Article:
apolis at 7:30 and St. Paul at 8:10 every
evening in the year for Milwaukee and
Chicago, via Chicago, Milwaukee & St.
Paul Railway. (No extra charge on
For tickets, berths or information, ap
ply to any ticket agent, or address,
J. T. CONLEY,
- Ass’t Gen’l Pass. Agt.,
St. Paul, Minn.
lower eyelid, near the nose. Place your
finger upon the lower eyelid just below
this small elevation, so as to turn it
outward. There you will see a small
hole, like a pin prick, and there you
have found the little passage that con
ducts the tears into the nostril.
This little orfice, for various causes,
frequently becomes obstructed, in
which case you are bound to weep in
cessantly until relief is afforded you
by the removal of the obstacle.
The overflow of tears which follows
some great grief is created by the
lachrymal gland under pressure of men
Why are tears salt? Literally, our
tears are distilled from the very springs
of our inmost vitality, for they are sep
arated by marvelous machinery and
chemistry from the arterial blood fresh
ly circulated from the heart; and as this
contains about six or seven parts in
1,000 of saline constituents, so tears
contain one-third per cent of chloride
of sodium, besides a very small propor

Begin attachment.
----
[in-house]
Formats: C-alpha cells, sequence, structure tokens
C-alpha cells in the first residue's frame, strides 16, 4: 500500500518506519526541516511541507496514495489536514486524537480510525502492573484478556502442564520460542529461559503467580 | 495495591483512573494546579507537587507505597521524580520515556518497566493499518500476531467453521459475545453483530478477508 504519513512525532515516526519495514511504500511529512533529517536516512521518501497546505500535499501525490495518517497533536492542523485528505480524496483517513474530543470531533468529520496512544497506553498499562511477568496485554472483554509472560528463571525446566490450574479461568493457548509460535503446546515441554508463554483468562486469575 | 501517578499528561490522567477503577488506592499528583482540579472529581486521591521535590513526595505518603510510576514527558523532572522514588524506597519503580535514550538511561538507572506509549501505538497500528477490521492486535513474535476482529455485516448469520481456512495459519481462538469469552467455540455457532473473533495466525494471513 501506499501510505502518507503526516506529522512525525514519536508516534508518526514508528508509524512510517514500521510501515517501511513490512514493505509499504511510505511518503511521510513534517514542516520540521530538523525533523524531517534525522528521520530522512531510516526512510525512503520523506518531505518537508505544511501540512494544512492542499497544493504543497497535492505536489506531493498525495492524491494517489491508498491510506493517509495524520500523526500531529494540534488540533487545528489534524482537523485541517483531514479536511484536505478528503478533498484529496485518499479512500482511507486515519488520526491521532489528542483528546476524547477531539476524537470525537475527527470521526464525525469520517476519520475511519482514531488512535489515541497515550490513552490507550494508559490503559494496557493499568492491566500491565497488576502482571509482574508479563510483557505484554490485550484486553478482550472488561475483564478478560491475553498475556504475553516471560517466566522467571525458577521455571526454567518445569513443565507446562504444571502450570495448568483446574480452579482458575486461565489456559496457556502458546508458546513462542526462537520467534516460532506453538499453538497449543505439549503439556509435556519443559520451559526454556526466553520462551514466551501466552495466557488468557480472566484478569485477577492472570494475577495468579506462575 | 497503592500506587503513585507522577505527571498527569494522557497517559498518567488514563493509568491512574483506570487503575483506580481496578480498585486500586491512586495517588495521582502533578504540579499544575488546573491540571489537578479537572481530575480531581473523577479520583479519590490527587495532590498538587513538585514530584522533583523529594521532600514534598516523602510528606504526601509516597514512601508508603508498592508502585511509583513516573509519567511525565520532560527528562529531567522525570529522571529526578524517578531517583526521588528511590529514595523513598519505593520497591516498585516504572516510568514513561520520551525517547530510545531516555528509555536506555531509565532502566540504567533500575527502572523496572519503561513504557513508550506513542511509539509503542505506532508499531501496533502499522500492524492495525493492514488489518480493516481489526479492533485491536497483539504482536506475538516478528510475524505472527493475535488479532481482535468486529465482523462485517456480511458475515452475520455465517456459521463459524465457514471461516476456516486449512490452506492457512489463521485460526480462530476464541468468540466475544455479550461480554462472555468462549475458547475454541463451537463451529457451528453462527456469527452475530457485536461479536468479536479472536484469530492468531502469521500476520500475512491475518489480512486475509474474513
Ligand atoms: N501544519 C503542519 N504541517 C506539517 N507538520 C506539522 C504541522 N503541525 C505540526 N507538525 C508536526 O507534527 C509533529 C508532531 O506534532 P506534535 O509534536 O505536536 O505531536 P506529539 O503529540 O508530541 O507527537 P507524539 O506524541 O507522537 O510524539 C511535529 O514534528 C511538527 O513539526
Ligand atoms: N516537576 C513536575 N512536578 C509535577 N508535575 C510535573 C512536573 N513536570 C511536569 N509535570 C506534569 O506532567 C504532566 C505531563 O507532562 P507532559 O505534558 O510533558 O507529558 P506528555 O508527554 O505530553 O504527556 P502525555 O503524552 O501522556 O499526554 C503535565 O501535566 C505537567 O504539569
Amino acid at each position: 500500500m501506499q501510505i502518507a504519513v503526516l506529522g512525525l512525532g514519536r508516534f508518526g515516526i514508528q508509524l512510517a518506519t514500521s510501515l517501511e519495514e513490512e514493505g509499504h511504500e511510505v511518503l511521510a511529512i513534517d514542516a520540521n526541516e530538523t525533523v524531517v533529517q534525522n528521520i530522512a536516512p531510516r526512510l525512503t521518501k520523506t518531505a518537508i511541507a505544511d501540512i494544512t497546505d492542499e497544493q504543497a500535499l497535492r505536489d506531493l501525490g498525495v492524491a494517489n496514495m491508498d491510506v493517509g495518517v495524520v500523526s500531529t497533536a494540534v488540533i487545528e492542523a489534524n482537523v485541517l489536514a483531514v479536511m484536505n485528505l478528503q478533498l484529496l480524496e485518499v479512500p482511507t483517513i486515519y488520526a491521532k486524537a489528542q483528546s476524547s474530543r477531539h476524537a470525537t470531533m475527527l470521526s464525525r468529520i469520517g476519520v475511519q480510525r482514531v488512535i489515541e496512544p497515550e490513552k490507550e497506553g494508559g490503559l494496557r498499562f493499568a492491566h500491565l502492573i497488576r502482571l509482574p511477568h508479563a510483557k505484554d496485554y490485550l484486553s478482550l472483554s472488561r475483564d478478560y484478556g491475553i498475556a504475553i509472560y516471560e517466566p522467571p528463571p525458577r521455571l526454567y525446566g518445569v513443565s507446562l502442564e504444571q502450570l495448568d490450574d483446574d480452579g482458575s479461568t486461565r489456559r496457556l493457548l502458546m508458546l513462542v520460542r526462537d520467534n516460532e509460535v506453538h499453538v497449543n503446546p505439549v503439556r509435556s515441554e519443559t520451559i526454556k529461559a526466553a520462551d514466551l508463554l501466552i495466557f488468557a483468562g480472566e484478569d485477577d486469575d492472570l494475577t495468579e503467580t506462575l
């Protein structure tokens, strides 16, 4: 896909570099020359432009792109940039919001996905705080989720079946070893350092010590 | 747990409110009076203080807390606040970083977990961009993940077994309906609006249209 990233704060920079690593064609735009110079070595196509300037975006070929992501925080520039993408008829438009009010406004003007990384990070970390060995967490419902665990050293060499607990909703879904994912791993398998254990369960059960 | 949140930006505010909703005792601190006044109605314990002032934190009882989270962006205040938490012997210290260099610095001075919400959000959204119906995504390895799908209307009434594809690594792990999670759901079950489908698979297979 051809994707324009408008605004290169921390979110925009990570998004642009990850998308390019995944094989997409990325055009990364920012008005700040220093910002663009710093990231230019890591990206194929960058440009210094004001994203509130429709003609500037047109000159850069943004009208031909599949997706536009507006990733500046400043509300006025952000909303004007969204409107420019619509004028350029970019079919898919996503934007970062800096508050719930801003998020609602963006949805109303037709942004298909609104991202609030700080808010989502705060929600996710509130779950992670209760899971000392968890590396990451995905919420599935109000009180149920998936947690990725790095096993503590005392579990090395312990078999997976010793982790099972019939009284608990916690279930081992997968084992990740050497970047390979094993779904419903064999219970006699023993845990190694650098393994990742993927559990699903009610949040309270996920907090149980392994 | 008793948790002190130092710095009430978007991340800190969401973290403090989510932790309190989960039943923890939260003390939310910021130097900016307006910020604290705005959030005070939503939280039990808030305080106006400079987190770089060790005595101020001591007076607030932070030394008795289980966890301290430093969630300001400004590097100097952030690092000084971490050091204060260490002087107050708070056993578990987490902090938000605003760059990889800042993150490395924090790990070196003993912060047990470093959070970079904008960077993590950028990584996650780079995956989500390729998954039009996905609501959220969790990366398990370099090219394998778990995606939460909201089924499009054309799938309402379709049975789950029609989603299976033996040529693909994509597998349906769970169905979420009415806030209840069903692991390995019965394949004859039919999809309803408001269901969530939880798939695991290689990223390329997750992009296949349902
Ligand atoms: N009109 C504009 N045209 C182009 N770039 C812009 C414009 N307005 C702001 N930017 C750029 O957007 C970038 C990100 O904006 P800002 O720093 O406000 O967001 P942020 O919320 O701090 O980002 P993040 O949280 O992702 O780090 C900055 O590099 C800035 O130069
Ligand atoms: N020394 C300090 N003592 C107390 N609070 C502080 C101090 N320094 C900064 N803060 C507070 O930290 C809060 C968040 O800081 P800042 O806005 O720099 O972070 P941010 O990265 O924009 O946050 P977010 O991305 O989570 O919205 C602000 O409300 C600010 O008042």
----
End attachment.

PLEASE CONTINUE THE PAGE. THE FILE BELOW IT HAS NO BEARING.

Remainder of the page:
tion of other salts, 98 percent being
water. The office - of this alkaline fluid
is to clear, clean -and moisten the cor
nea, which, having no blood vessels,
would, of course, wither and dry up
without moisture, and we should be
Se»er Hail Served It Before.
• Sometimes a man would willingly be
obliging—if he only knew how. Thus
the Chicago Chronicle relates the ex
perience of “a short little woman and
her tall husband,” who svent to a down
town restaurant for dinner.
“Will you have oysters?" asked the
man, glancing over the bill of fare.
“Yes,” said the short little woman,
as she tried in vain to touch her toes
to the floor. “And, John, I Want a has
John nodded, and as he handed his
order to the waiter he said, “Yes, and
bring a hassock for the lady."
“One hassock?" asked the waiter,
with what John thought more than or
dinary interest, as he nodded in the
affirmative. Still the waiter did not go,
but brushed the table-cloth with a
towel and rearranged the articles on it
several times, while his face got very
Then he came around to John’s side,
and speaking sotto voce, said: “Say,
mister, I haven’t been here long, and
I’m not on to all these things. Will
the lady have the hassock boiled or
Tlie Etiquette of Hoimekeepin^,
WHAT THE WAITRESS WEARS.
For those women whose household
establishment includes a waitress, it is
necessary that they should see that
her dress is correct, according to the
present style, which is almost universal
in well-appointed homes.
This consists of a black dress, made
with plain skirt, and either blouse or
t<ght fitted waist. A long, white apron,
with bib and shoulder strap, a white
collar, a white cap, and low, black
shoes that are noiseless.
There is a nurse’s shoe much liked
for a waitress’ use, made with elastic
sides and very light, pliable sole. With
other shoes the sole has a covering of
rubber or felt. Whatever is used must
Black duck is the best material for
the dress, as it launders well. The
aprons are made simple or elaborate